for National Geographic News
Female baboons that enjoy the close company of others raise more successful offspring than do baboons who lead a more solitary life, according to results from an ongoing, long-term research project in Kenya.
"Social animals actually seem to spend a lot of time forming social bonds. They invest so much [effort] it's hard to imagine that [social bonds] don't matter. But no one had ever shown that they did," said Susan Alberts, a biologist at Duke University in Durham, North Carolina, and researcher behind the study.
The finding by Alberts, along with colleagues Joan Silk, an anthropologist at the University of California, Los Angeles, and Jeanne Altmann, a behavioral ecologist at Princeton University in New Jersey, is described in tomorrow's issue of the journal Science.
According to their study, the more social a female baboon is, the more likely her baby is to survive the hardships of infancy and reach the one-year-old mark, the age comparable to that of a five-year-old human. The benchmark signals that a juvenile baboon has a good chance of surviving into adulthood and breeding.
"In evolutionary terms, sociality is good for you," wrote Robin Dunbar, a behavioral ecologist at the University of Liverpool in England, in an accompanying commentary.
The researchers' finding is based on 16 years worth of data collected from observations of wild savannah baboons (Papio cynocephalus) in Kenya's Amboseli Basin, a wooded grassland in the shadow of Mount Kilimanjaro.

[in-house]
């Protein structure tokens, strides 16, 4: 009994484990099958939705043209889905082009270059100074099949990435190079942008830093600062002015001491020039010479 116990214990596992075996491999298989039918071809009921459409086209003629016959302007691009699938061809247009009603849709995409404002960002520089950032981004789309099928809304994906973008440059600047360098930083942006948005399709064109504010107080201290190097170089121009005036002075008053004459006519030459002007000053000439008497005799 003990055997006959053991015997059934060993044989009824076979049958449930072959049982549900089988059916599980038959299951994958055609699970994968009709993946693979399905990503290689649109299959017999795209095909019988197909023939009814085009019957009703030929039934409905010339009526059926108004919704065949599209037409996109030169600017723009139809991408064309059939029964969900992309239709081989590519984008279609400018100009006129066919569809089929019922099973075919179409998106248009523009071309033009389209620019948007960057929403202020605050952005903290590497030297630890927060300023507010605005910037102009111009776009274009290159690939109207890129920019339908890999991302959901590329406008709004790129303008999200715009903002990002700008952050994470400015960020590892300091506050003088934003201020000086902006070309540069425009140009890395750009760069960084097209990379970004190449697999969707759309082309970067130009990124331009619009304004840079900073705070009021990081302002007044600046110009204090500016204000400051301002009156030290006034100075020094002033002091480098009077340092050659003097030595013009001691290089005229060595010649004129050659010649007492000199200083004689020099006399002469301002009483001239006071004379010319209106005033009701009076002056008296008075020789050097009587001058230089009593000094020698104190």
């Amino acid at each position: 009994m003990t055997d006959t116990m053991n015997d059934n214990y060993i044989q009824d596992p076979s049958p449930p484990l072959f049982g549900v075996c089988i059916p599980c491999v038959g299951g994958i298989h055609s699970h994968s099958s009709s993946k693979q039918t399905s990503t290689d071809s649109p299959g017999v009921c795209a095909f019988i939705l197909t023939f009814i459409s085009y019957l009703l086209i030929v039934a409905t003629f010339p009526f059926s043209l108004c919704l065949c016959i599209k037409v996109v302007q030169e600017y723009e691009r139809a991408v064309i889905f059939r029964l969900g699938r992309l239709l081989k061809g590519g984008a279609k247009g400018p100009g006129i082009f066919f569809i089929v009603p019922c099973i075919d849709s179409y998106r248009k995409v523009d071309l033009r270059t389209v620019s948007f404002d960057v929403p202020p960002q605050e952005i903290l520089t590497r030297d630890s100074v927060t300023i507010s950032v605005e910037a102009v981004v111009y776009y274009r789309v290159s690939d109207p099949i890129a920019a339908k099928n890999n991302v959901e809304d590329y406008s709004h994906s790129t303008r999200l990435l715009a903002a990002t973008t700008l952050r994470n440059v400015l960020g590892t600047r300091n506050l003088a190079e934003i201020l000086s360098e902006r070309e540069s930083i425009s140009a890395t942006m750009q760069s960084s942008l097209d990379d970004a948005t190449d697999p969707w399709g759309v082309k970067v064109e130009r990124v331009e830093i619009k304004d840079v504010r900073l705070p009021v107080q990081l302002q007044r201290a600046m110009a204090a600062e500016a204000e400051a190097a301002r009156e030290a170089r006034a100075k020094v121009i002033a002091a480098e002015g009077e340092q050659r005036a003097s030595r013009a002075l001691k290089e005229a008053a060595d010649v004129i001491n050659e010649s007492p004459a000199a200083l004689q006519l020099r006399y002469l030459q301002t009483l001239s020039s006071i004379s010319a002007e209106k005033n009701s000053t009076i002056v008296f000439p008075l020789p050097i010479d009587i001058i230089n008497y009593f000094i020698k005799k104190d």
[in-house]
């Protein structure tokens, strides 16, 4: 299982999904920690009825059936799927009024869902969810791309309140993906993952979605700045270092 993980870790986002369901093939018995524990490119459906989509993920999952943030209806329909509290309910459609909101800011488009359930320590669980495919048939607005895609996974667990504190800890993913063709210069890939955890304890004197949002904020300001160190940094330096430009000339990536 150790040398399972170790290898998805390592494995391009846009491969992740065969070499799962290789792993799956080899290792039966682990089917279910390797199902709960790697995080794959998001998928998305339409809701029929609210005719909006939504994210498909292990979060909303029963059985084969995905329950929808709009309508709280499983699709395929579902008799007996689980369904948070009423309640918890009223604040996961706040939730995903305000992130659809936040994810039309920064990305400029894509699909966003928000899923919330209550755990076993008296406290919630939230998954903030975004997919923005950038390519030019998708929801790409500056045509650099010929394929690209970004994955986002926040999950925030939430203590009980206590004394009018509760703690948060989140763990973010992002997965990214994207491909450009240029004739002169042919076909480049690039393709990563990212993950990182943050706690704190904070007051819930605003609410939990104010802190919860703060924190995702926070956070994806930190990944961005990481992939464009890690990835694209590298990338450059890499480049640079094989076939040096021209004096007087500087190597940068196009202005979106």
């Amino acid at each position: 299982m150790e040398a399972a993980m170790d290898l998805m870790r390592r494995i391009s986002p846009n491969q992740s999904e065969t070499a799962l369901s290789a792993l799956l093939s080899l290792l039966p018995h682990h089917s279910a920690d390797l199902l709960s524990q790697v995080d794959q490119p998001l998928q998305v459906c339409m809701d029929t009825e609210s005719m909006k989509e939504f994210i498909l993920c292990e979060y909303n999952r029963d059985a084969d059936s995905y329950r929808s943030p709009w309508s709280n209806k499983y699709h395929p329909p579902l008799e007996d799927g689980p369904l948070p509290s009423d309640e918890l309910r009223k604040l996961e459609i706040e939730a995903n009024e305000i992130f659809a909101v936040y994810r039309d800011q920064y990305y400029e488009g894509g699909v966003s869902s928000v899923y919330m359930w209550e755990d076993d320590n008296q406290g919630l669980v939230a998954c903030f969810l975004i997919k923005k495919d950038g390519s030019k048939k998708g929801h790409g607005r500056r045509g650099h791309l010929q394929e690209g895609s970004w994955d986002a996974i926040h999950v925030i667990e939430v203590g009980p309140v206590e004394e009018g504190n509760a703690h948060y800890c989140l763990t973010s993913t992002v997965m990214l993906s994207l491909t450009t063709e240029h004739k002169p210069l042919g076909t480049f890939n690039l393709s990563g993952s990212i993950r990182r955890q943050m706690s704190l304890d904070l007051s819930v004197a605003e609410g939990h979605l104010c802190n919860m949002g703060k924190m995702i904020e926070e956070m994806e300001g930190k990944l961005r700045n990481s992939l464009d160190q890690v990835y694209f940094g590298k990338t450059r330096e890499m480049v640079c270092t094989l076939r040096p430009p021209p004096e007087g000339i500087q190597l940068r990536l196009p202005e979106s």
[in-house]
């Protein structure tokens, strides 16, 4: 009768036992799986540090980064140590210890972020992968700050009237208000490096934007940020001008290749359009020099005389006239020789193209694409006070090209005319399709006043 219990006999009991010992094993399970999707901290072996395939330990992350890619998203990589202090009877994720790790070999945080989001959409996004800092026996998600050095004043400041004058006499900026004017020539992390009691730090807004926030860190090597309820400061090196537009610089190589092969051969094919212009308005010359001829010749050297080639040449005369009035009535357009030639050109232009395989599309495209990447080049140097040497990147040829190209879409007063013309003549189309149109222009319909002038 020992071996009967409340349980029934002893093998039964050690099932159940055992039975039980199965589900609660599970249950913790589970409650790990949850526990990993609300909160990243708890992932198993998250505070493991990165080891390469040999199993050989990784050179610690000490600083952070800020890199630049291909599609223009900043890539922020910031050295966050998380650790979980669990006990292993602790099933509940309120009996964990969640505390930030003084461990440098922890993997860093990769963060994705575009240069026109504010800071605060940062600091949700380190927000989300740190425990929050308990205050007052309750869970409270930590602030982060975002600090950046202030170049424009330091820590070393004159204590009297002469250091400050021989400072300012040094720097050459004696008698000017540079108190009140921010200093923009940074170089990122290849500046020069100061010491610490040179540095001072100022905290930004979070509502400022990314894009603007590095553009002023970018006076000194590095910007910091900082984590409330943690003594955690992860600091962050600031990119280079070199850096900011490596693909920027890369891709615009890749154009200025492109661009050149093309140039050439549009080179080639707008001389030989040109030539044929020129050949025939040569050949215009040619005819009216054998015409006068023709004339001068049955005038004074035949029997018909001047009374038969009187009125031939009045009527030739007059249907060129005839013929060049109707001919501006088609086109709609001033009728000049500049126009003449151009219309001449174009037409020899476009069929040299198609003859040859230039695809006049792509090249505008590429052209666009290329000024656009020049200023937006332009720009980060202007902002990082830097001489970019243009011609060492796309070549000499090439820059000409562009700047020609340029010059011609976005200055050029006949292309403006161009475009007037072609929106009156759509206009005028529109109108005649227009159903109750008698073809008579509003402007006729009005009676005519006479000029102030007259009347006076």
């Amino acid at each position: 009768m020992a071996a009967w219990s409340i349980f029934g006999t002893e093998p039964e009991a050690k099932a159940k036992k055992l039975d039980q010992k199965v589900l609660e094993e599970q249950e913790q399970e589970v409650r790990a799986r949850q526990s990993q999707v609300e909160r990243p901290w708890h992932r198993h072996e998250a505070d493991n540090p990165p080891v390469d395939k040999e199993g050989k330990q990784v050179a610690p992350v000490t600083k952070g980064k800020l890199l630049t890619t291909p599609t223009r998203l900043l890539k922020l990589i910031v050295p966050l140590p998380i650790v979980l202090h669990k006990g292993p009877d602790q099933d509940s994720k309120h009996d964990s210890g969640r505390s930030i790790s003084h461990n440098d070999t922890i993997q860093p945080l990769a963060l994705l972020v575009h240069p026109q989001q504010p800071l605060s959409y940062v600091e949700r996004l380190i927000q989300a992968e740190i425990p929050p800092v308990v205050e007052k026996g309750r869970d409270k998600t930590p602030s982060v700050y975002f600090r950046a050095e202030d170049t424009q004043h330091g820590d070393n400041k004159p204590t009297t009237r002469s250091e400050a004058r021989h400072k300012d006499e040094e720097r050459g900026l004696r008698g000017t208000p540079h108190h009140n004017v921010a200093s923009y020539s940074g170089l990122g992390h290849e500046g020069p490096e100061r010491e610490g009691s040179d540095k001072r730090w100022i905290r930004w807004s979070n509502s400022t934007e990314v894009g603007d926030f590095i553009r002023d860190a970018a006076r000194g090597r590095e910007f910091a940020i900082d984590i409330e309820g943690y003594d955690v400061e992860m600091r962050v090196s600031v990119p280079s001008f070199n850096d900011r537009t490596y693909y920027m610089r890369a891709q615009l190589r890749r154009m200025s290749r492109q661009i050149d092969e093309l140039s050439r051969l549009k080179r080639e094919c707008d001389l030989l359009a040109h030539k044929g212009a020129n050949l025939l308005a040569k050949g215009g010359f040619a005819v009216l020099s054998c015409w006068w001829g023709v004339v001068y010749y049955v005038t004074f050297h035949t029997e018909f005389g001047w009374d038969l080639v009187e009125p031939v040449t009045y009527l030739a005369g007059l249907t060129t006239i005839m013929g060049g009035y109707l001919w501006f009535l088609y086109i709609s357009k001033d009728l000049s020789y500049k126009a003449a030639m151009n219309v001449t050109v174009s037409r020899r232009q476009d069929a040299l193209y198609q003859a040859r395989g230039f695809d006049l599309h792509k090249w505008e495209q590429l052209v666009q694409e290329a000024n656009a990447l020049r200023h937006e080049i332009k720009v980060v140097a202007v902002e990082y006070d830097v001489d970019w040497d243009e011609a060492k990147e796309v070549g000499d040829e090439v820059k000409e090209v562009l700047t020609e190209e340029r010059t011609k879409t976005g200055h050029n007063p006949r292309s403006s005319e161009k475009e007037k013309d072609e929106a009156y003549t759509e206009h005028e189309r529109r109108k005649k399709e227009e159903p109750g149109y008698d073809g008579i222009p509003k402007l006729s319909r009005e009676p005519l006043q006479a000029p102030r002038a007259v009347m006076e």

"To test this hypothesis, we had to begin several decades ago and design a data scheme that would gradually yield the nuggets that led to this finding. No quickie shortcuts here," said Altmann, who co-directs the Amboseli Baboon Research Project with Alberts.
Observations in the Amboseli have revealed the complexities of baboon social life. Both sexes have several different mates throughout their lives. Females stay in the same baboon group forever, while males may roam from group to group.
When not foraging for food or sleeping, baboons spend social time hanging out together and picking twigs from each other's fur.
"The primary interactions are groomingthe equivalent of giving or receiving a good massage[and] being in contact," said Altmann.
Female baboons tend to form the tightest bonds with their mothers, aunts, and sisters. The bonds between maternal or paternal sisters are particularly close. Since a male may live in several groups over the course of his life, his bonds are not always as strong. But they, too, are important, according to the researchers.
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